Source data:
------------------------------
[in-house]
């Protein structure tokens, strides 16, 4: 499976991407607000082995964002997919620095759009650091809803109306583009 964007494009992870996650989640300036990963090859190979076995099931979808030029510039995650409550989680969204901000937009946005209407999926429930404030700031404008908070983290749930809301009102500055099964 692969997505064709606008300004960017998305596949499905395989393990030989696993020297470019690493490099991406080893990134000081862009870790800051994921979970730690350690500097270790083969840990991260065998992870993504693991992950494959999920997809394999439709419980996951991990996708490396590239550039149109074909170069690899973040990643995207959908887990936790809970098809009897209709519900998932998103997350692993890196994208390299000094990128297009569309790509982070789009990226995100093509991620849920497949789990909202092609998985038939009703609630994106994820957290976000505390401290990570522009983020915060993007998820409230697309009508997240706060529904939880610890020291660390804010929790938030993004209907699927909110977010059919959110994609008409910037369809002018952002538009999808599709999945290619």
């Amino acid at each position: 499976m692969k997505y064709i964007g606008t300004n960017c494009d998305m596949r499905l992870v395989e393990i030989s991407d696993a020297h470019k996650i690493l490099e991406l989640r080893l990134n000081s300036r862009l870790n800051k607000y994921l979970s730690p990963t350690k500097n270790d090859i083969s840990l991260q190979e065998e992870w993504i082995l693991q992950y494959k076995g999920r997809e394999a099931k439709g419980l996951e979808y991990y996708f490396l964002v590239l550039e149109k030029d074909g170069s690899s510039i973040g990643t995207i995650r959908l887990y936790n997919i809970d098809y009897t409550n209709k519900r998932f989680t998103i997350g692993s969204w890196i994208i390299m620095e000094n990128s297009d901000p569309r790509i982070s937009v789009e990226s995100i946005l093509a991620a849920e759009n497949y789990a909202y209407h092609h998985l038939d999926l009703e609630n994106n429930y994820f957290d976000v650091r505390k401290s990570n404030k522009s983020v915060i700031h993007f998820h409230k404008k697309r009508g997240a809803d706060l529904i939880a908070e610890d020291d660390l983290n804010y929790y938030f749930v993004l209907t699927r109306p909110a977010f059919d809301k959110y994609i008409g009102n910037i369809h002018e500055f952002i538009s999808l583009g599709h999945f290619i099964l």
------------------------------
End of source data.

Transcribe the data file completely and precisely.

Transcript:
[in-house]
């Protein structure tokens, strides 16, 4: 499976991407607000082995964002997919620095759009650091809803109306583009 964007494009992870996650989640300036990963090859190979076995099931979808030029510039995650409550989680969204901000937009946005209407999926429930404030700031404008908070983290749930809301009102500055099964 692969997505064709606008300004960017998305596949499905395989393990030989696993020297470019690493490099991406080893990134000081862009870790800051994921979970730690350690500097270790083969840990991260065998992870993504693991992950494959999920997809394999439709419980996951991990996708490396590239550039149109074909170069690899973040990643995207959908887990936790809970098809009897209709519900998932998103997350692993890196994208390299000094990128297009569309790509982070789009990226995100093509991620849920497949789990909202092609998985038939009703609630994106994820957290976000505390401290990570522009983020915060993007998820409230697309009508997240706060529904939880610890020291660390804010929790938030993004209907699927909110977010059919959110994609008409910037369809002018952002538009999808599709999945290619």
């Amino acid at each position: 499976m692969k997505y064709i964007g606008t300004n960017c494009d998305m596949r499905l992870v395989e393990i030989s991407d696993a020297h470019k996650i690493l490099e991406l989640r080893l990134n000081s300036r862009l870790n800051k607000y994921l979970s730690p990963t350690k500097n270790d090859i083969s840990l991260q190979e065998e992870w993504i082995l693991q992950y494959k076995g999920r997809e394999a099931k439709g419980l996951e979808y991990y996708f490396l964002v590239l550039e149109k030029d074909g170069s690899s510039i973040g990643t995207i995650r959908l887990y936790n997919i809970d098809y009897t409550n209709k519900r998932f989680t998103i997350g692993s969204w890196i994208i390299m620095e000094n990128s297009d901000p569309r790509i982070s937009v789009e990226s995100i946005l093509a991620a849920e759009n497949y789990a909202y209407h092609h998985l038939d999926l009703e609630n994106n429930y994820f957290d976000v650091r505390k401290s990570n404030k522009s983020v915060i700031h993007f998820h409230k404008k697309r009508g997240a809803d706060l529904i939880a908070e610890d020291d660390l983290n804010y929790y938030f749930v993004l209907t699927r109306p909110a977010f059919d809301k959110y994609i008409g009102n910037i369809h002018e500055f952002i538009s999808l583009g599709h999945f290619i099964l």